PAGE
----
Circular developments of maritime industrial ports in Europe: a semi-systematic review of the current situation

Year 2023 (August)
Author(s) J. Barona, F. Ballini and M. Canepa (World Maritime University, Malmö - Sweden)


Our current approaches to resource management are not sustainable. Businesses typically follow a linear approach where resources are not well utilized. Maritime ports are part of the problem, as they need to optimize the use of resources and generate negative externalities. However, they can also be important drivers of sustainability if they effectively transition to Circular Economy (CE). In this study, eight principles of CE and ten CBMs, are discussed and used to analyze ports in three areas of intervention. This paper analyzes current CE practices in European ports and the potential to adopt Circular Business Models (CBMs) to create value for port stakeholders and contribute to the United Nations Sustainable Development Goals (SDGs). Drivers and barriers to CE were analyzed, and the level of development was assessed. The ports studied are in Europe and are generally regarded as Maritime Industrial Ports (MIP). The methodology includes a Semi-Systematic Literature Review (SSLR) and a SWOT analysis to examine CE practices in maritime ports. This methodology helped enhance the analysis of Drivers and Barriers to CE transition. This study concludes that ports are developing circular practices and business models on the technical and biological flows, but the level of implementation is moderated to low. Six drivers for adopting CE principles were identified, including European ports’ experience in circular activities and the Quality & Environmental Management System (EMS). In addition, seven barriers to CE were highlighted, including the diversity of port characteristics and the different interests and ambitions of port stakeholders that make it difficult to standardize measurements and transition to circularity. Circular development goals in ports should be integrated, and development must balance social, economic, and environmental sustainability. The findings and implications of this study will help Port Authorities (PA) in the strategy, policy development, and implementation of CBMs.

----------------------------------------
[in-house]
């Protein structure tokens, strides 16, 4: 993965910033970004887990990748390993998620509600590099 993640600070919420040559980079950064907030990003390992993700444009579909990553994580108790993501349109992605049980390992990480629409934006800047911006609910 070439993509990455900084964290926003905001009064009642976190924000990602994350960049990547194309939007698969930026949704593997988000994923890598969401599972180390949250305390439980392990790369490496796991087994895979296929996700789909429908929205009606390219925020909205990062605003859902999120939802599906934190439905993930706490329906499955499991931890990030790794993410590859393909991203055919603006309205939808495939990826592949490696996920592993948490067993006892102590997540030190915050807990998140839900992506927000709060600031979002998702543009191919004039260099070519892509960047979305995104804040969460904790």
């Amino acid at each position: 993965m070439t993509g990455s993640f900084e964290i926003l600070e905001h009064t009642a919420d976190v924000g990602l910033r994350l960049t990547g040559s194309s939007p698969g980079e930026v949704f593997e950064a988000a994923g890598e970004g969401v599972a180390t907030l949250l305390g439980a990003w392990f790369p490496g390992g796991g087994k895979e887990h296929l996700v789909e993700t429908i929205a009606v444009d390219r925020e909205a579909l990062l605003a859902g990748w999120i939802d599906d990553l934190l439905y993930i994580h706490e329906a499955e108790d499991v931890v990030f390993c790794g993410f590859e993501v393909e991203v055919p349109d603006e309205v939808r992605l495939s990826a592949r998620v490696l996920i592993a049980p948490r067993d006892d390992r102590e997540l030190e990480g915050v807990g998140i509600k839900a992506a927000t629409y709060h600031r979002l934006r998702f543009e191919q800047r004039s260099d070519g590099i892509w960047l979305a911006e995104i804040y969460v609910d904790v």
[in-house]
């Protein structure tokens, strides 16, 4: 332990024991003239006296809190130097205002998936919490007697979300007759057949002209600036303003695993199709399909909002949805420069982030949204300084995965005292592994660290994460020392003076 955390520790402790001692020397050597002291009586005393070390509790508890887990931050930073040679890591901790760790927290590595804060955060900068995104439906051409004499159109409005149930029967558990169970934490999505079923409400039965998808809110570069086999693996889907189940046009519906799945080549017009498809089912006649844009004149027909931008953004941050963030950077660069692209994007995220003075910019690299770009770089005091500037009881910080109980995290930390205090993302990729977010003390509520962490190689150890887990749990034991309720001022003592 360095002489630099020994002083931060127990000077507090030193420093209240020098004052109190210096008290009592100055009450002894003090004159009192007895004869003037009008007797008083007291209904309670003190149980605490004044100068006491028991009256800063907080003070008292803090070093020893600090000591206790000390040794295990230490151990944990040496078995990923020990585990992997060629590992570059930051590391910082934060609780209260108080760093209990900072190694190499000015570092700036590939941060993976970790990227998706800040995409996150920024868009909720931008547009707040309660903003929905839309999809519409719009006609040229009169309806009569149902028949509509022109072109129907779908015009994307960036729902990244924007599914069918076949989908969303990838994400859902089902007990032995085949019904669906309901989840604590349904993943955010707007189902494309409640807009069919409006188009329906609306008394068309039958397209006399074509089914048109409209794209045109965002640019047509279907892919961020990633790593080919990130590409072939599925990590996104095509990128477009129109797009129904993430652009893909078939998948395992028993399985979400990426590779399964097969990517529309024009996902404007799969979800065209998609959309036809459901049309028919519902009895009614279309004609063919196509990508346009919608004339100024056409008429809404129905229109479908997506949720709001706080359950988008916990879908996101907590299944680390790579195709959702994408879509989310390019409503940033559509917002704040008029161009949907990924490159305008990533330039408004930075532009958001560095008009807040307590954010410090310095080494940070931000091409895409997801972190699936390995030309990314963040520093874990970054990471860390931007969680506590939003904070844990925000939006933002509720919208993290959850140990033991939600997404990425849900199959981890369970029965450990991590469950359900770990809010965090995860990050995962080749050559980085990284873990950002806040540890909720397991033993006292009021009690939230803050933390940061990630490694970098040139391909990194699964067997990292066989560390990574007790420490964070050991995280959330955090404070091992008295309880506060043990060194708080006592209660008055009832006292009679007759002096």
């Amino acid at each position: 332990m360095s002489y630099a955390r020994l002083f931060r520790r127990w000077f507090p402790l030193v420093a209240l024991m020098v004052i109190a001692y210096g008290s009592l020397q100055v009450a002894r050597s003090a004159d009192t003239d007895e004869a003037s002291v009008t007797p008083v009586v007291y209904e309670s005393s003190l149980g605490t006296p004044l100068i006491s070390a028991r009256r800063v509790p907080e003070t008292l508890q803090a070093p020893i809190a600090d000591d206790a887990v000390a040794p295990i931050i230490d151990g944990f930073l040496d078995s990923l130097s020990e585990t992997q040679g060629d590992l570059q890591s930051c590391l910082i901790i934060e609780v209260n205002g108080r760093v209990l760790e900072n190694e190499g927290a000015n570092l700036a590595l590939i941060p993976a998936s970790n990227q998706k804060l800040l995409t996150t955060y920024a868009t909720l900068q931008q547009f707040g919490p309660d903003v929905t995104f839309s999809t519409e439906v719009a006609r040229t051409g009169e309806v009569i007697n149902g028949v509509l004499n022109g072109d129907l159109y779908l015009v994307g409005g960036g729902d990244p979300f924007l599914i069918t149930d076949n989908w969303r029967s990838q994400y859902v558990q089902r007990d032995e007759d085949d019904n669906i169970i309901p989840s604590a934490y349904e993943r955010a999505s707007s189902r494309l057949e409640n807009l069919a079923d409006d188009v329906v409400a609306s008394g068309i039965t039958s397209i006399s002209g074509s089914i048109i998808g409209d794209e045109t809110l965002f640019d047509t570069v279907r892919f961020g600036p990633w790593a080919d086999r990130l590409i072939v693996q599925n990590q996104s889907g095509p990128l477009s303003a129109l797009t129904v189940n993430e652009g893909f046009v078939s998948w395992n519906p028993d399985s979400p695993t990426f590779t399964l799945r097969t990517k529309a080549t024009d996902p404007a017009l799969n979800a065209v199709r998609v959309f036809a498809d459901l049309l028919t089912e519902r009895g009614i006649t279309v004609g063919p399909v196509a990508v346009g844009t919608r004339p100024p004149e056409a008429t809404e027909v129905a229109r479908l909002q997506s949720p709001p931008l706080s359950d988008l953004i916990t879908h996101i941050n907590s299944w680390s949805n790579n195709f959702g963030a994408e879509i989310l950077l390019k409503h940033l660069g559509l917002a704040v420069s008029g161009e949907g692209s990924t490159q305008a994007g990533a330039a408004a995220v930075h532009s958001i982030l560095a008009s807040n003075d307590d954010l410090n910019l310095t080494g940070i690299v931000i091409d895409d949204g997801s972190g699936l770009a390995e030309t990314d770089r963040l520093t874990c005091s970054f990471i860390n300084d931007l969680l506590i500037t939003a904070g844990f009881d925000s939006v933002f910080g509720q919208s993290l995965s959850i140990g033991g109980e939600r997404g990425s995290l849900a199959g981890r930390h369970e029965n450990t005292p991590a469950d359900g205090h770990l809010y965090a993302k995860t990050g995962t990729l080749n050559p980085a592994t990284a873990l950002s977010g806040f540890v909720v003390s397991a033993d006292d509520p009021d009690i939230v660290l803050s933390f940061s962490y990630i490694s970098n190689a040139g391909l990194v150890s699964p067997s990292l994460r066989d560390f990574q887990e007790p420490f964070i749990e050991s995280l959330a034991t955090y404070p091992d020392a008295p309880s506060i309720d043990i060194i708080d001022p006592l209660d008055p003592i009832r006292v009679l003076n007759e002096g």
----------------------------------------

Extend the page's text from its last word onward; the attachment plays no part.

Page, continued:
Keywords: Maritime industrial ports (MIP), Port sustainability, Circular economy (CE) and Circular ports, Circular business models (CBMs), Industrial symbiosis (IS)

Cite as: Barona, J., Ballini, F. & Canepa, M. Circular developments of maritime industrial ports in Europe: a semi-systematic review of the current situation. J. shipp. trd. 8, 25 (2023).



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Industrial symbiosis